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Elderberry mead advice

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alane1

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Hi all, I'm currently brewing an elderberry mead that is fermenting very slowly. It's dropping about 15 gravity points per week( O.G. 1.095). I'm not too worried about the fermentation but what concerns me the most is that I have 5lbs. of elderberry must (in a grain bag) sitting in the primary. Does there come a point where there's too much leeching of tannins from skin and seed, or is it safe to leave in through the entire ferment?
 

Wyrmwood

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tannins are extracted by ph and temp. fermentation temp should not be high enough to increase tannin extraction. Mead yeasts are notorious for being slow or even stuck. Drop a little yeast nutrient and de-gas will help, but so will time. :)
 

Wyrmwood

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currently it's at 1.020 and dropping but is the must ok to leave in for 4+weeks?
It's probably not going to hurt anything. If it's been on the fruit for 4 weeks, it's likely anything in it is fermented, so racking it might help with clarity, but I wouldn't worry about it :)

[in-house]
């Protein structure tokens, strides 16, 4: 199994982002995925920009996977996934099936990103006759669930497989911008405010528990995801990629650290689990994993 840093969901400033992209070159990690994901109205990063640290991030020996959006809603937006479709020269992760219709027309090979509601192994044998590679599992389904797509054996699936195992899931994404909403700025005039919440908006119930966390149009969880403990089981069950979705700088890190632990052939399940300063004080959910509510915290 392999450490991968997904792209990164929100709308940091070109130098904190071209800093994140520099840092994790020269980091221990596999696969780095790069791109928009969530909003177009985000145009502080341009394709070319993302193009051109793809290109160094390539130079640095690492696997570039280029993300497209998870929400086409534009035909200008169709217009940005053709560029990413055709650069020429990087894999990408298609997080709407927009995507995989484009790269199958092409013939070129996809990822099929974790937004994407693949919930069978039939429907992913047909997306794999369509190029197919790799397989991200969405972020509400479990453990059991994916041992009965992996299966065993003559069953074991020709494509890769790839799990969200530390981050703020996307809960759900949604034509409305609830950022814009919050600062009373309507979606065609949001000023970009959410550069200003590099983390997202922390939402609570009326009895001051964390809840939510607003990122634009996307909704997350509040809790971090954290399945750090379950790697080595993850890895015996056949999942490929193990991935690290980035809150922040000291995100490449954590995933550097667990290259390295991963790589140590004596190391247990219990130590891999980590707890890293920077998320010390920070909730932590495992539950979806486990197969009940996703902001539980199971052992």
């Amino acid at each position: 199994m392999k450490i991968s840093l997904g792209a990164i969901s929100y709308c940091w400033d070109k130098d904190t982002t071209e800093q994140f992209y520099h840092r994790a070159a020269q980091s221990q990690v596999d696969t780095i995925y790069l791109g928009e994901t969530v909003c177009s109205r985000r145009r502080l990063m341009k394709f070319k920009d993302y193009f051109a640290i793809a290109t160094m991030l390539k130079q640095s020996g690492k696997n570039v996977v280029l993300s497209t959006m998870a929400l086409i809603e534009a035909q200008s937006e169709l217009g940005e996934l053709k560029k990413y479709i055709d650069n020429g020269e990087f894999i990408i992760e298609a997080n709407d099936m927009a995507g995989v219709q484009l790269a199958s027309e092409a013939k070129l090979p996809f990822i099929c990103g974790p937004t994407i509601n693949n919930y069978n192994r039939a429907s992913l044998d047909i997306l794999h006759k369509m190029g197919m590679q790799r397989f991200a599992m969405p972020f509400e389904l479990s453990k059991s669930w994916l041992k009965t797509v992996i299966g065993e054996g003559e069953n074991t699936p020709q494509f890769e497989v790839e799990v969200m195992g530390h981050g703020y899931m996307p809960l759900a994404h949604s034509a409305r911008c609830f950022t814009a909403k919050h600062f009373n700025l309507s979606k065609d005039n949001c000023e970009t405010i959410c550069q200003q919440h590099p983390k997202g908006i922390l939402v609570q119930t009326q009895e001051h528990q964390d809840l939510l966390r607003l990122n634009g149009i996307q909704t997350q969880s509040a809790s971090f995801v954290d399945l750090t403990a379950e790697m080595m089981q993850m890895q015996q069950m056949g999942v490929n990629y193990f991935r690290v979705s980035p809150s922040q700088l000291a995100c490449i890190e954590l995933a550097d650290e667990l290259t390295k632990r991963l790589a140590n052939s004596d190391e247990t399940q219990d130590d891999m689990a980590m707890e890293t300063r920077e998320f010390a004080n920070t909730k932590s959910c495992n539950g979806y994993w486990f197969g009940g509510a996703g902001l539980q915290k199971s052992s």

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alane1

alane1

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Great, thank you for the advice and your reply. By the way, I shot this thing with everything I had in my fermentation arsenal I.E. yeast nutrient, pure o2, boiled bread yeast. But at least it's dropping...
 

WVMJ

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You probably want to remove them, you probably got all the good stuff out. What kind of yeast are you using? Is it warm enough? I dont think adding any more nutrients is going to help now that the SG has dropped.

We love making elderberry mead, but freaking fruit flies came and destroyed them all this year.

WVMJ
 
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alane1

alane1

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I used a generic wine yeast, lavlin I think and ferment temp is around 68. What variety do you grow? I grow Adams elderberry, even at 1.020 I can taste strong anise and licorice.
 

fatbloke

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I used a generic wine yeast, lavlin I think and ferment temp is around 68. What variety do you grow? I grow Adams elderberry, even at 1.020 I can taste strong anise and licorice.
Well, I dunno about the varieties etc, I just use wild elderberry, but lalvin don't produce anything thats marketed as generic wine yeast that I'm aware of.

After all, if you're one of the planets biggest suppliers of "typed" and declared strain type yeasts why would you dumb down your offerings ?

Knowing the yeast type is important so correct/appropriate ideas and suggestions can be offered.

Similar to grape wines i.e. a more northern european stylie white using say D47 would need lower fermentation temps (below 70F in this example), whereas something "red" might use RC212 or even BDX and be fermented higher even allowing spikes in the mid 80s and much higher levels of nutrient requirements. ......
 

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